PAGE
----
The May 2020 night sky

Welcome to the May night sky. As darkness falls this month, the planets Mercury and Venus can be seen low on the western horizon, both in the constellation of Taurus.

Venus is by far the most brilliant object in this area and, through binoculars, its thin crescent form can be seen with its illuminated side facing the Sun. The planets Mars, Jupiter and Saturn now can only be seen after midnight in the constellations of Aquarius and Sagittarius, respectively.

The first week of May is the best time to catch sight of the Eta-Aquarids meteor shower. These can sometimes be very bright and originate from dust left over from the tail of comet Halley. Unfortunately, this year we have a full Moon at the end of the first week of May and this will hinder observations of this meteor shower, especially as this is a super full Moon being noticeably brighter than usual.

Earlier this year, interest was aroused by comet Atlas as it was following the orbit of the great comet of 1844 and it was hoped that comet Atlas would put on a similar spectacular show in May of this year. Unfortunately, as often is the case with comets, it broke up in April and faded from view.

Luckily, another potentially great comet was seen by the SOHO, Solar and Heliospheric Observatory – this project is a cooperative effort between the European Space Agency (ESA) and NASA – in March and recognised as a potentially bright object by astronomers in April.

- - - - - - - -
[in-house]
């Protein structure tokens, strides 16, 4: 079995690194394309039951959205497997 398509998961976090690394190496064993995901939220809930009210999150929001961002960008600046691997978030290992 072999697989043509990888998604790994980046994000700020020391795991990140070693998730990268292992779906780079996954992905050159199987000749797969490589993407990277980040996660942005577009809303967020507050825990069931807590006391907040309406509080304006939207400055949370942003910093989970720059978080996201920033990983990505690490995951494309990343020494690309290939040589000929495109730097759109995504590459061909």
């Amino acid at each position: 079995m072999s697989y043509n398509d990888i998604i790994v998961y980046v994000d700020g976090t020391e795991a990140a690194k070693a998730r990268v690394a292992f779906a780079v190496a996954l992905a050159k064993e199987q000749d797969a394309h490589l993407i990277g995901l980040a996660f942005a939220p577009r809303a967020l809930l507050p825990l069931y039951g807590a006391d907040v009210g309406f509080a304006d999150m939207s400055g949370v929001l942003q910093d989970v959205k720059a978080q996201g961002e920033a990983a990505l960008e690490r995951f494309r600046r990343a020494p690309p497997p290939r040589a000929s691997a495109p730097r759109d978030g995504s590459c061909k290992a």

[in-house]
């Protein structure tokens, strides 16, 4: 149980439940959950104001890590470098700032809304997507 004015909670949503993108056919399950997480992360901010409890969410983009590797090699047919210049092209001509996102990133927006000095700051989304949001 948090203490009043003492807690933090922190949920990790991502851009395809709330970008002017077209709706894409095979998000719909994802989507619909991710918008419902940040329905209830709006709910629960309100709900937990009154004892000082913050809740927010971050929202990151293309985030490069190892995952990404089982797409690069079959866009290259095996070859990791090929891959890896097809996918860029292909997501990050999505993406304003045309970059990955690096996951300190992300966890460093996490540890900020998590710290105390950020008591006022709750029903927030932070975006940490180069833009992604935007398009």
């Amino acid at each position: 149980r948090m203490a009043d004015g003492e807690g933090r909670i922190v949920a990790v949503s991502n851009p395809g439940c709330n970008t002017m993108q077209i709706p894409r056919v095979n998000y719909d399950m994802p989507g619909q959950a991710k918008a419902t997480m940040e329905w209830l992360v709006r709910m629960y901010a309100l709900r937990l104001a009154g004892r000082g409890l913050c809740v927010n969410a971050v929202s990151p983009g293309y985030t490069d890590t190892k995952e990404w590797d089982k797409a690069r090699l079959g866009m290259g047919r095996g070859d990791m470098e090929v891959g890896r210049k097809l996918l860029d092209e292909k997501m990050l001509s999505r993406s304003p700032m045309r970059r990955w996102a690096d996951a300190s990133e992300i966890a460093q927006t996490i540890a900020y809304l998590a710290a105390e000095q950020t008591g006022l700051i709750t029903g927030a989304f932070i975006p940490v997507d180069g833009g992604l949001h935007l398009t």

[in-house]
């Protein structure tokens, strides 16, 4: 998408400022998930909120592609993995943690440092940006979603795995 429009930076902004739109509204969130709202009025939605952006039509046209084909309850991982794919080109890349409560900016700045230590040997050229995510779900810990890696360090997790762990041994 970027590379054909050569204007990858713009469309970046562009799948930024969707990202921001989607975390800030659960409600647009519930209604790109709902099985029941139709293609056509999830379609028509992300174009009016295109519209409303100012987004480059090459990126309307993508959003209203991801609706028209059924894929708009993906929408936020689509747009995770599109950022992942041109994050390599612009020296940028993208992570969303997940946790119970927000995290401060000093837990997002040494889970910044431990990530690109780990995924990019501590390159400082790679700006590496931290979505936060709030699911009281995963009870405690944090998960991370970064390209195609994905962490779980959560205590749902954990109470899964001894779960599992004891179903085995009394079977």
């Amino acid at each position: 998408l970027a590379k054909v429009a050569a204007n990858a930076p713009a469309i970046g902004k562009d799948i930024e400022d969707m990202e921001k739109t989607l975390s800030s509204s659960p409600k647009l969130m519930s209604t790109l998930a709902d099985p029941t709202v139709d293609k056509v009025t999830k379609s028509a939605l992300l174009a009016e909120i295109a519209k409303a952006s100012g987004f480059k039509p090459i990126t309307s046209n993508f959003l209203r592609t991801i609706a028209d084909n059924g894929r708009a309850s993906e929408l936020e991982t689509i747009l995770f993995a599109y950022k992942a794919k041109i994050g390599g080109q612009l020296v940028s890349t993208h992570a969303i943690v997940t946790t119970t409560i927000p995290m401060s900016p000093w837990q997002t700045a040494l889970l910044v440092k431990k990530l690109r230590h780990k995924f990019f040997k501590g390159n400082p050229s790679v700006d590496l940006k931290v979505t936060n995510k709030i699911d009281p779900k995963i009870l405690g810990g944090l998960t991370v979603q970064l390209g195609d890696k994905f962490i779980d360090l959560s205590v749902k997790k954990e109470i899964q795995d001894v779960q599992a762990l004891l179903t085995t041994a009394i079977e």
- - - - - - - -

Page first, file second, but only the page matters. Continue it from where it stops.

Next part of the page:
Comets have a history of being rare and then suddenly two turn up together. This second object was called comet Swan after the science camera that caught the discovery image. Comet Swan has an orbital period of 25 million years and will pass close to the Earth on May 12 at a safe distance of 83 million kilometres.

In early May, you will have to get up just before sunrise and look over to the east-northeast horizon to have the first chance to see comet Swan from our part of the world. It will be at its brightest at around the middle of May in the constellation of Pisces. It will be best seen at around 5am local time.

To see the comet in the evening, the best time will be in late May when comet Swan will be close to the bright star Capella in the constellation of Auriga, seen over in the north-northwest sky as darkness falls.

The comet should have a thin blueish tail pointing away from the Sun and perhaps a shorter yellowish tail aligned with its orbital motion. As with all comets, it could break up and become faint and difficult to see. Only time will tell.

The Moon is full on the 7th, last quarter on the 14th, new on the 22nd and first quarter on May 30, 2020.

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Clive Jackson is the Director of the Camera Obscura (next to the Castle in Tavira), specialising in education and public outreach.
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